The Press Complaints Commission (PCC) has thrown out a complaint by former footballer Stan Collymore that the Sun ran a “campaign against him” through articles about his relationship with ex-girlfriend Ulrika Jonsson.
Collymore, who infamously attacked Johnson in a bar in Paris in 1998, claimed the Sun published his Twitter reaction to an interview they ran with Jonsson in January 2014 out of context.
The incident came amid a storm of racist Twitter abuse against Collymore. After speaking out about online threats, the Sun ran the interview piece with Jonsson, who accused Collymore of being a hypocrite given his previous behaviour towards her.
In response, the now football pundit for TalkSport and Sunday People columnist published a series of tweets (which you can see here).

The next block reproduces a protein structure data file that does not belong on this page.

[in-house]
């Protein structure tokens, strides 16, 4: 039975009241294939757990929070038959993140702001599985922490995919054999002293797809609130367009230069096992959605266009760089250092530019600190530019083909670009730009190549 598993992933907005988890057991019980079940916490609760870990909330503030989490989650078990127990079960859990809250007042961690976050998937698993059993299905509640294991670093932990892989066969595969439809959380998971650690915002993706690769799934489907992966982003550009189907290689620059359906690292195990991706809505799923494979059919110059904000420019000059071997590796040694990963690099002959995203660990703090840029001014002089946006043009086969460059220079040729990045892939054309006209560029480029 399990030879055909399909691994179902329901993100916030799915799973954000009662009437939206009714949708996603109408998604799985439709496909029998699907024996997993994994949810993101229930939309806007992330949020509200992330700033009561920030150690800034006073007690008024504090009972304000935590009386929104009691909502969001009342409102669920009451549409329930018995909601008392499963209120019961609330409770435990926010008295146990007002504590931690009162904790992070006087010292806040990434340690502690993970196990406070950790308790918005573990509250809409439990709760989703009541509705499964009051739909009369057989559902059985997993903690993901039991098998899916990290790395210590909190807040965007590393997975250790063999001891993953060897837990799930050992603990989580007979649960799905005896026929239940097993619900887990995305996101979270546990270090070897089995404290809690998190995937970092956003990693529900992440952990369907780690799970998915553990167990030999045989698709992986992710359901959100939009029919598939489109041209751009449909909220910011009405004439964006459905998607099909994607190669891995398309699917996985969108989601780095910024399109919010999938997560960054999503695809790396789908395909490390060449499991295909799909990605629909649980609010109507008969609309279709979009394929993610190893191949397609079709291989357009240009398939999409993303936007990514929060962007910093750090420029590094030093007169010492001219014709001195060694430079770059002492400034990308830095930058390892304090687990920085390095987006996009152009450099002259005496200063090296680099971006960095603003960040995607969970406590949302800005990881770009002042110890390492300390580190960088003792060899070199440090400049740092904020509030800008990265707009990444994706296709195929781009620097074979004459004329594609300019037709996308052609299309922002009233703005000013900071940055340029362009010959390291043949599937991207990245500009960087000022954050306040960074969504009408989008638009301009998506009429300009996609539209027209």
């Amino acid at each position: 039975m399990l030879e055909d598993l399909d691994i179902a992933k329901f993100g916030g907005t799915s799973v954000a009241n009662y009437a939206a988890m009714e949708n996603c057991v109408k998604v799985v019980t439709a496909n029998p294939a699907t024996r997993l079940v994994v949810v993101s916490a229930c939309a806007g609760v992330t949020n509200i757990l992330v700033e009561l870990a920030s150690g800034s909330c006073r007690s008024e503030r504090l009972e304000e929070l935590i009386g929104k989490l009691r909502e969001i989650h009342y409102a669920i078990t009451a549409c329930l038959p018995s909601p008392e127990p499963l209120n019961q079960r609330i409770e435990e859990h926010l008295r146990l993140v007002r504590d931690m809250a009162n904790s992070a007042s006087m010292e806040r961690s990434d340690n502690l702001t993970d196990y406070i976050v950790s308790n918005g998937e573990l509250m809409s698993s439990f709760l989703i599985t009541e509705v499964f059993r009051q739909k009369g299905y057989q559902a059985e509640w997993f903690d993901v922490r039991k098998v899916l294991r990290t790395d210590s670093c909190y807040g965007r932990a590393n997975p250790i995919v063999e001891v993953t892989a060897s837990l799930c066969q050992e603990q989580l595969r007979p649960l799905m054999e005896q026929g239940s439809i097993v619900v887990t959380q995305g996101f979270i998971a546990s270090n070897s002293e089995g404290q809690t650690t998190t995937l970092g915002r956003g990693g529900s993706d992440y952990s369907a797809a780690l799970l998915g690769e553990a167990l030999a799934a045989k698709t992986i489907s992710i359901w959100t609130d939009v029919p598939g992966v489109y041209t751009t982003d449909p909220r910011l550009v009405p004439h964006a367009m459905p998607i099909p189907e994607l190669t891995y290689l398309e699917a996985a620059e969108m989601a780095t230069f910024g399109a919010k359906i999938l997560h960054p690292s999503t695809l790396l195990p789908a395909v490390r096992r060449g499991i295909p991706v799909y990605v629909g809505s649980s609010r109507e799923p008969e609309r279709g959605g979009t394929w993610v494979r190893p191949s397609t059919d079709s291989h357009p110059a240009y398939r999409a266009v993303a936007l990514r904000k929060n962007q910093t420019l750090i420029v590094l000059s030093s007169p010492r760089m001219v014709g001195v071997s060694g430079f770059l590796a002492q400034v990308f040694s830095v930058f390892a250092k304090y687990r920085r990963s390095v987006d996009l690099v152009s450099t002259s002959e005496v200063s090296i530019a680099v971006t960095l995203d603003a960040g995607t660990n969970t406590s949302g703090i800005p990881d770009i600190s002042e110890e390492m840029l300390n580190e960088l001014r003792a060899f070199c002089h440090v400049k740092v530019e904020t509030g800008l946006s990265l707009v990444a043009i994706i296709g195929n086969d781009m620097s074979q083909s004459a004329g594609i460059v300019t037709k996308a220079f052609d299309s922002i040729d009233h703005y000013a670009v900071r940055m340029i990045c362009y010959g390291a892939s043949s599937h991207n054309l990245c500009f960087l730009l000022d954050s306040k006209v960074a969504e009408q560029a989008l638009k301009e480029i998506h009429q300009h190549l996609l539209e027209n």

In some of the them, Collymore said: “I struck Miss Jonsson with an open hand. Once. Again, a man punching and kicking (an athlete) causes serious damage. No bruises, so how? Luck?” and: “I apologise again to Miss Jonsson again. Striking her and domestic abuse from one partner to another is wrong. But I’ve paid, still paying.”
The Sun ran a follow up story describing Collymore’s tweets as “shameless” and saying he had tried to “justify” the assault.
In his complaint to the PCC, Collymore argued that the Sun had failed to take into account tweets in which he said he said he was ashamed and he insisted he had not tried to justify the incident.
However, the PCC ruled that the Sun’s language “clearly represented its interpretation of the complainant’s tweets” and concluded that readers would not have been misled by the story.
The PCC also dismissed a complaint from Collymore that he had been harassed after a reporter seeking comment waited outside of his home for six hours.